The unending clash between AK-47 wielding herdsmen coupled with the barbaric attacks by terrorists and bandits has made farmers abandon their farmlands, leading to a food crisis across the country.

“Farmers are displaced from their farms, fear of going to produce, and farmers are impoverished,” Olorundero spoke on the effects of the crisis on farmers.

To address this issue, the Southern Governors’ Forum in 2021 banned open grazing across the region. The then governor of Benue, Samuel Ortom, also prohibited herdsmen from grazing in his state.

Some states also established local vigilantes and other security outfits to tackle the crisis. For instance, the Western Nigeria Security Network (WNSN), codenamed Operation Amotekun, was established in the Southwest.

The anti-open grazing policy and local security outfits haven’t done much to solve this challenge as gun-wielding herdsmen continue to torment farmers on their farmlands.

“They are far from being effective, as those causing the unrest are either more powerful or motivated than the farmers and security agents.

If the government were doing enough, then we wouldn’t have daily reports. There needs to be ward-to-ward recruitment and empowerment of local policing across the board,” Olorundero said of the effectiveness of government measures to address the issue.

He recommended the registration and provision of identification cards to cattle herders and dispute resolution strategies to address the crisis.

Olorundero also called for the provision of ranches by the authorities and tight border security to stop “foreign bad eggs from encroaching on our territory.”

The Federal Government had a few days ago directed the release of 42,000 metric tons of assorted food items from both the strategic reserves and the Rice Miller Association of Nigeria as a short-term response to the rising food shortage in the country.

President Tinubu had also a few days ago, through the Minister of Information and National Orientation, Mohammed Idris, directed the Inspector General of Police (IGP), Koyode Egbetokun; Director-General of State Security Service, Yusuf Bishi, and the National Security Adviser, Nuhu Ribadu to work with state governors to immediately check the activities of those hoarding food items with the intention to smuggle them out or make extra profits from the resulting scarcity.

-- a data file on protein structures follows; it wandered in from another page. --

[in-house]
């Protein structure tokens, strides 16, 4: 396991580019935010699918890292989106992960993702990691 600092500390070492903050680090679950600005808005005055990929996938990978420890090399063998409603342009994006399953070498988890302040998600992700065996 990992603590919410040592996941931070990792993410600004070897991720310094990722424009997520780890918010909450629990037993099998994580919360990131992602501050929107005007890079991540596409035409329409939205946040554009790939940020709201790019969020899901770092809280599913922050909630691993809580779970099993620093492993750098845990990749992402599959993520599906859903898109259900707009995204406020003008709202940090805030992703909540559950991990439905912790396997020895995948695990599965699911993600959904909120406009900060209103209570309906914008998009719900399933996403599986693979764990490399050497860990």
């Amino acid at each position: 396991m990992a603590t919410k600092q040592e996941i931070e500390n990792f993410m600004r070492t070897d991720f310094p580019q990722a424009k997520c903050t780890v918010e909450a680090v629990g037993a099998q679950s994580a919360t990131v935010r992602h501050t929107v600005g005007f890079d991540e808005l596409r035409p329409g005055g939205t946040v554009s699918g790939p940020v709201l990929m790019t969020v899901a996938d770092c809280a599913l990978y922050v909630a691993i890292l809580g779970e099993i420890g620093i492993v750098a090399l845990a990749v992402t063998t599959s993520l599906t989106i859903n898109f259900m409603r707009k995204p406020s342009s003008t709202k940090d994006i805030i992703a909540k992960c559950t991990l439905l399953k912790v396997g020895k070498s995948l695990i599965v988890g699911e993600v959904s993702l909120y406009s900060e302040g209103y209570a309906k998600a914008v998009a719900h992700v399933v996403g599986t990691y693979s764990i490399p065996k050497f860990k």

Although the moves were in the right direction,

farmers, who spoke with BusinessDay urged the Tinubu administration not to shy away from the real issue.

Farmers in Delta State, for instance, have decried the activities of headers in their communities, saying it has largely contributed to the high cost of staple foods in the market.

In Oshimili South Local Government Area, the state capital, the activities of herdsmen have been wreaking havoc in the land.

According to Ugochi Akani, “I have stopped going to farm for long because the headers occupied the farms.

They rape our women and destroy our crop. I’ve decided to keep off from farming in order to save my life.

“Personally, I have lost over N2 million as a result of these cattle rearers. It’s not that the cattle destroy our crops, the headers themselves do.

“I could remember a man that planted watermelon worth of N500,000 in his farm but these headers used their cutlasses to cut the crops into pieces.

“The area I’m talking about is right in the capital of Delta State. We rent farmlands in Achara-Ibusa and we are scared of cultivating there. Even in the Federal College of Education, the money we spent in renting acres of land just wasted and nobody comes to your rescue.

“Unless the Federal Government end the siege by these headers in our communities, no amount of intervention in the food sector of the economy would end the food inflation that we are currently witnessing in the country.”